Homily – 18th Sunday in [Extra Ordinary Time in a Pandemic

Dear Friends–this week we are gifted with a fine homily by Pastor Dick Dahl–thank you Dick! We continue in this time of pandemic, unable to be together, physically, but as always, remain together in our hearts and in our prayers for each other. We are still basking “in the glow” of our Zoom liturgy last Sunday and look forward to our next such gathering on Sunday, August 30, 2020! If you weren’t able to be with us last week, we hope you will consider joining us in August.  I am hoping that this finds all of you well–do stay safe!  Peace and love, Pastor Kathy

P.S. If I can be of help or you would just like to chat during this time of pandemic, do call–507-429-3616 or email me, aaorcc2008@gmail.com.

Entrance Antiphon

Loving God, come to my help—quickly give me assistance.  You are the one who helps me and sets me free:  Do not be long in coming.

Let Us Pray

Opening Prayer

Creator God, gifts without measure flow from your goodness to bring us your peace. Our life is your gift.  Guide our life’s journey, for only your love makes us whole.  Keep us strong in your love. We ask this of you, with the Spirit and in Jesus’ wonderful name, one God, living and loving us forever and ever. Amen


  • Isaiah 55: 1-3
  • Romans 8:35, 37-39
  • Matthew 14: 13-21

Homily–from Dick Dahl

The Church gives us some very uplifting readings today, something we need at this time, one might say that we hunger and thirst for. The first is from the last part of the book of Isaiah and was likely written during or even after the Israelites were in exile in Babylon (modern day Iraq). Instead of warnings, the person writing this in the spirit of Isaiah gives promises and encouragement. “All you who are thirsty, come to the water. Only listen to me, says the Lord, and you will be satisfied. Why spend your money for what is an illusion, what is not bread, for things that do not satisfy. Pay attention and come to me that you may have life.”

Last Sunday we celebrated the life of our sister in Christ Mary from Magdala. Having been cured by Jesus from a severe possession that would likely be seen today as some form of mental illness rather than demons, Mary served him with love and courage, even to the frightening foot of the cross where in the midst of his tormentors she offered him all she could, her presence.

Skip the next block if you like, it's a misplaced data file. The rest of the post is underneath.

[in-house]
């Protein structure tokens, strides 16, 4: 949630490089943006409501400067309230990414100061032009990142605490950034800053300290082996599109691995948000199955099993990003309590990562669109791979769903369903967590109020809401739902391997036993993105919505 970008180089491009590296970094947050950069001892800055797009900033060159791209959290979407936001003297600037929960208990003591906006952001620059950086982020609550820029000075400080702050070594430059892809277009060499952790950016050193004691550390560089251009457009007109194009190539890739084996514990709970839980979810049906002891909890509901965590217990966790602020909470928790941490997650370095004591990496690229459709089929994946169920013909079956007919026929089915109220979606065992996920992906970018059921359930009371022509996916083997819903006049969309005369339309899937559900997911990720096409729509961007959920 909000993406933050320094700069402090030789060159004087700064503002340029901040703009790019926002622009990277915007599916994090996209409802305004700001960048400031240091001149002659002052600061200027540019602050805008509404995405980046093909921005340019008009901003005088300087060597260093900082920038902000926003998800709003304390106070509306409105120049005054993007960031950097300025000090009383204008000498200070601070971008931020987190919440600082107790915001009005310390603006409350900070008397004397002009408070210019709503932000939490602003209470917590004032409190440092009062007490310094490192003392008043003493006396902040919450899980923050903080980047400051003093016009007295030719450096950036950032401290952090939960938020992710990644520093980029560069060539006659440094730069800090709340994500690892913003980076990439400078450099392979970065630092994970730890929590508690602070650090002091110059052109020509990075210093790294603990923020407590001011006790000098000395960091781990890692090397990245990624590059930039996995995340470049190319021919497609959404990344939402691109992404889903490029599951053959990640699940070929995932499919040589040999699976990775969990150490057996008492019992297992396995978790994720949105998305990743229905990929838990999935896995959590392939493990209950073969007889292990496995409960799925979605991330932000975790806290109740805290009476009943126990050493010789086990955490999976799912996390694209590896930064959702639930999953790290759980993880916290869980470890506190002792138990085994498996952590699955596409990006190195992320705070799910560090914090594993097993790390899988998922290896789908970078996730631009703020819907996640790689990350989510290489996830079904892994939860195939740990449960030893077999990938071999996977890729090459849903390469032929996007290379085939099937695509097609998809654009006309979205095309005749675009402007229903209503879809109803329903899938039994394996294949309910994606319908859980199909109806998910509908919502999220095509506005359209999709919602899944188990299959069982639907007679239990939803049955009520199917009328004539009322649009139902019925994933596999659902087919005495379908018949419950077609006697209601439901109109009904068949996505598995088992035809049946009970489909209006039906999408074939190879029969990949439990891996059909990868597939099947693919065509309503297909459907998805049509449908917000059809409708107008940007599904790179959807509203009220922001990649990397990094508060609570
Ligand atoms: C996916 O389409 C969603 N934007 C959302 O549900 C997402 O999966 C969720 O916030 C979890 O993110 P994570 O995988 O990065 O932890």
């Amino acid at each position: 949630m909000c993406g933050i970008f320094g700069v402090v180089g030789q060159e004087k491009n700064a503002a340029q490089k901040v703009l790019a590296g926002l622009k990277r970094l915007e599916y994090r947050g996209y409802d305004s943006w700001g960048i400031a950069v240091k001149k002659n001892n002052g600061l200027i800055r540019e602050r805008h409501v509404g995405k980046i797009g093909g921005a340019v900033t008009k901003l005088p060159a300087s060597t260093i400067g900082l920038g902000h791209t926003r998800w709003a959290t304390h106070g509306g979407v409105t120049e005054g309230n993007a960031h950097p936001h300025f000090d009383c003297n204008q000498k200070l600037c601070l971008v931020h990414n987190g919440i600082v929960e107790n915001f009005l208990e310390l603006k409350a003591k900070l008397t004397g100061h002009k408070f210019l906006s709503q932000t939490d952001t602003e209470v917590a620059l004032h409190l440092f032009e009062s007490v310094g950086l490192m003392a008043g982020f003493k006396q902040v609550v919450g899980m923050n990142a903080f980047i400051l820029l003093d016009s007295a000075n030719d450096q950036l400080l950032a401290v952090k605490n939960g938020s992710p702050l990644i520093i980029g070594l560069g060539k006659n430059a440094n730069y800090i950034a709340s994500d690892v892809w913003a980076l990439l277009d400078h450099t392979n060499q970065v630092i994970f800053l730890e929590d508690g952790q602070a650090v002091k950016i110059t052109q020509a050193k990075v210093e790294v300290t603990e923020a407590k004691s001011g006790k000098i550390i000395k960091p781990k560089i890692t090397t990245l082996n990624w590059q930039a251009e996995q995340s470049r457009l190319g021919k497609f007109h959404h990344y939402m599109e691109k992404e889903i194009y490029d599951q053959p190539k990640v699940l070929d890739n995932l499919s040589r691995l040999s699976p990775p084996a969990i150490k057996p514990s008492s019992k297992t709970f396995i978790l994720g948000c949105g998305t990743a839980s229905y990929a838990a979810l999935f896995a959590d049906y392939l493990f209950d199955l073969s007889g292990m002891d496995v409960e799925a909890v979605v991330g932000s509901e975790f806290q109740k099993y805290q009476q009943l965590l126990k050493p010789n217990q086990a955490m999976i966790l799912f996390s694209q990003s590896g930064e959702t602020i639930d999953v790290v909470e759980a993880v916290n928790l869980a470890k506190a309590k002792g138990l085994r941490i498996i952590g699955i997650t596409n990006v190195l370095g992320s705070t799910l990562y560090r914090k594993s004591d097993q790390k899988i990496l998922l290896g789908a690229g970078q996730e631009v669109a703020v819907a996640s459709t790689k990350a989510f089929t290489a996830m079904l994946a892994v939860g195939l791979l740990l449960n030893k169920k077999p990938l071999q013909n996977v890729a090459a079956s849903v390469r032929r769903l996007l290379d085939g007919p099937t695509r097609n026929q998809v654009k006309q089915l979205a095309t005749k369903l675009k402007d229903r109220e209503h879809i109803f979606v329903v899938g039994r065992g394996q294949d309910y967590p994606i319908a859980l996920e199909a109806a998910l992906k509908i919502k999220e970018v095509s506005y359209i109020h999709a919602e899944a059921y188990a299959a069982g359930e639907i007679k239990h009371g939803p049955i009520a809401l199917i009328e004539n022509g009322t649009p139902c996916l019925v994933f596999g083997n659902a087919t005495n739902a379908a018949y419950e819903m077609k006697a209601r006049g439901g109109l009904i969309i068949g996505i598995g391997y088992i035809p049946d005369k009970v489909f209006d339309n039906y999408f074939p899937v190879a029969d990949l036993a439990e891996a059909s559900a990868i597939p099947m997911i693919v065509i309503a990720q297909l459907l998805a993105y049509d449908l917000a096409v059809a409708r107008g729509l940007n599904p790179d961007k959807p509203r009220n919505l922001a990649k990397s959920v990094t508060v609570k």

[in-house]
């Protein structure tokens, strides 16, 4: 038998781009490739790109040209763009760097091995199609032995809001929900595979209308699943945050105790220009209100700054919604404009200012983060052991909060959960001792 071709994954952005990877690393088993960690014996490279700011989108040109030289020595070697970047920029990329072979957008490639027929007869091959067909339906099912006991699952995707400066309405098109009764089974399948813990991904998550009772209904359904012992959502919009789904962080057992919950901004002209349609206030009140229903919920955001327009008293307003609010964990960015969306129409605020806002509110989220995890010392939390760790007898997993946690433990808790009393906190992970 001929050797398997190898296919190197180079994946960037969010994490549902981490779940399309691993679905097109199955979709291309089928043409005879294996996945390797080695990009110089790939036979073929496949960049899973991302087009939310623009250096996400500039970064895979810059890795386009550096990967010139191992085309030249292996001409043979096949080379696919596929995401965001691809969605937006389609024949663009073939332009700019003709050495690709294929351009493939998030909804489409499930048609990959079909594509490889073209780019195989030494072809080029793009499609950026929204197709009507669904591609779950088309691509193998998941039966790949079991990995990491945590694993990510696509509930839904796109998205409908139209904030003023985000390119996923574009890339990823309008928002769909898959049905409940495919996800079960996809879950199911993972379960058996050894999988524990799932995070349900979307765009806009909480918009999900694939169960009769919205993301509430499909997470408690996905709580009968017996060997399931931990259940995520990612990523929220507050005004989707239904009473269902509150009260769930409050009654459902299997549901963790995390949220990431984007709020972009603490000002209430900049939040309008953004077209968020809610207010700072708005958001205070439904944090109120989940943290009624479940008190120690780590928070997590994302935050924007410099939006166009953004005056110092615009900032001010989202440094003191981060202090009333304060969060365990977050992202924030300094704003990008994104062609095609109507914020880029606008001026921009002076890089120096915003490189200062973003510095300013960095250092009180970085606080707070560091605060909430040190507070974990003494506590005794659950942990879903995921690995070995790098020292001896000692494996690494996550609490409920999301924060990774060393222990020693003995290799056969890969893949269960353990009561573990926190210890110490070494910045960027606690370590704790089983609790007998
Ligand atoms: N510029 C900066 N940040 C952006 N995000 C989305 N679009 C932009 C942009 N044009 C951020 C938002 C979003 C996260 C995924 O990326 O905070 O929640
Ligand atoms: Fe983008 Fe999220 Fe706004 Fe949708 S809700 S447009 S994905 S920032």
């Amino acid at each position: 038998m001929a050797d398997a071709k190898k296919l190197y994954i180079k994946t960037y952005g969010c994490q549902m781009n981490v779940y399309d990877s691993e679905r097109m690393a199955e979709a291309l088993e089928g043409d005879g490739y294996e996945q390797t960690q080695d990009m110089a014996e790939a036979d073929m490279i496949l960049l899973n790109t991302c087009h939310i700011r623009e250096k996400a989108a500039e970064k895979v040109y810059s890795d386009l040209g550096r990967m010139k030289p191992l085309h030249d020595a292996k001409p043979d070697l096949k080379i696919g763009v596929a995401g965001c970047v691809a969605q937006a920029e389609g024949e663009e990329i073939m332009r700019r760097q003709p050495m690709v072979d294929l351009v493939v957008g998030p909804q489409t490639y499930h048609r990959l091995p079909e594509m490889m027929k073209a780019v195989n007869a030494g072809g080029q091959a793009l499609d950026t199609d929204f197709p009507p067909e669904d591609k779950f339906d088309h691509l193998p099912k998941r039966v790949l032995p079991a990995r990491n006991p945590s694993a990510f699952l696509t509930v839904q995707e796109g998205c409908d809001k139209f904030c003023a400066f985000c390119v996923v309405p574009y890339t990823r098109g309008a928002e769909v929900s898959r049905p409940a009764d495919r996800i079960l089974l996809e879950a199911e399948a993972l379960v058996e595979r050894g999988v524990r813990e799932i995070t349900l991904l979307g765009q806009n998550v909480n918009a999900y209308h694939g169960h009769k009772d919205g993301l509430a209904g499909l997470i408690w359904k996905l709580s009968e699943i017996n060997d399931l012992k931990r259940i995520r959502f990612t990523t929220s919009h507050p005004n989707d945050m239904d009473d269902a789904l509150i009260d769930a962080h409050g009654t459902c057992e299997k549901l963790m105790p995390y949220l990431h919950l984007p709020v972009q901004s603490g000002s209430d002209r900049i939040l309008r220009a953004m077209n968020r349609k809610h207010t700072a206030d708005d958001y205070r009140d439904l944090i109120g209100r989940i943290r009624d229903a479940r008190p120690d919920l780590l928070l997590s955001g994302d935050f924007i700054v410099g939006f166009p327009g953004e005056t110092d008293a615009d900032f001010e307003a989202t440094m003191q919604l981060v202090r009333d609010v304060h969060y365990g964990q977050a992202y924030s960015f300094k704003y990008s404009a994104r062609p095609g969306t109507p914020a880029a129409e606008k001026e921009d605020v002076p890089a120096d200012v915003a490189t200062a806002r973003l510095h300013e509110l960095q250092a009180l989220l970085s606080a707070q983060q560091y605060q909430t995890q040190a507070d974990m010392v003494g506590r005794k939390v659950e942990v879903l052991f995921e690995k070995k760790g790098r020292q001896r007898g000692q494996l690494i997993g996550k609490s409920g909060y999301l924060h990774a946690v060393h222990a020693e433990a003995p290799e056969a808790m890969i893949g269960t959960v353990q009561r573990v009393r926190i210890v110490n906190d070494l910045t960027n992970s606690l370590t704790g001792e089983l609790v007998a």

This past Thursday, another faithful follower of Jesus was buried, John Lewis. Instead of suffering from possession by demons or mental illness, John Lewis was born the grandson of slaves and the child of poor sharecroppers in Alabama. What he lacked in material wealth or social status, God more than made up for in the faith and love that deeply took root in his heart, so that he endured, even when again and again he faced brutal beatings from people who viciously hated him, a black man,  for seeking justice, equal rights under the law. What amazes me even more than his courage, is that he endured these humiliations and pain without hating his attackers. Somehow his continuing faith in Jesus gave him this unfailing strength of love. What a gift to us John Lewis has been! He was not a plaster saint. He was one of us, a man who loved to laugh and dance, and simultaneously was an unflagging witness for justice and for love.

Life wasn’t easy for John and he did not expect it to be for anybody else. But he said, “When you see any form of injustice, say something, do something.” “If you love the Beloved Community, move your feet.” If necessary, “make good trouble.” In 1963 he proclaimed, “We cannot stop and we will not be patient.” He was a realist but always optimistic and emphasized, “Do not get lost in a sea of despair; never, ever give up.” The same day John was buried, NASA launched a lander to Mars named “Perseverance.” How fitting.

John was imbued with the same Spirit that moved St. Paul who also experienced beatings, betrayal and imprisonments. Paul gave us the powerful message in the second reading today in his letter to the Romans: “If God is for us, who can be against us? What will separate us from the love of Christ? Will anguish, or distress, or persecution, or famine, or peril, or the sword? I am convinced that neither; death, nor life, not present things, nor future things, nor any creature will be able to separate us from the love of God in Christ Jesus our Lord.”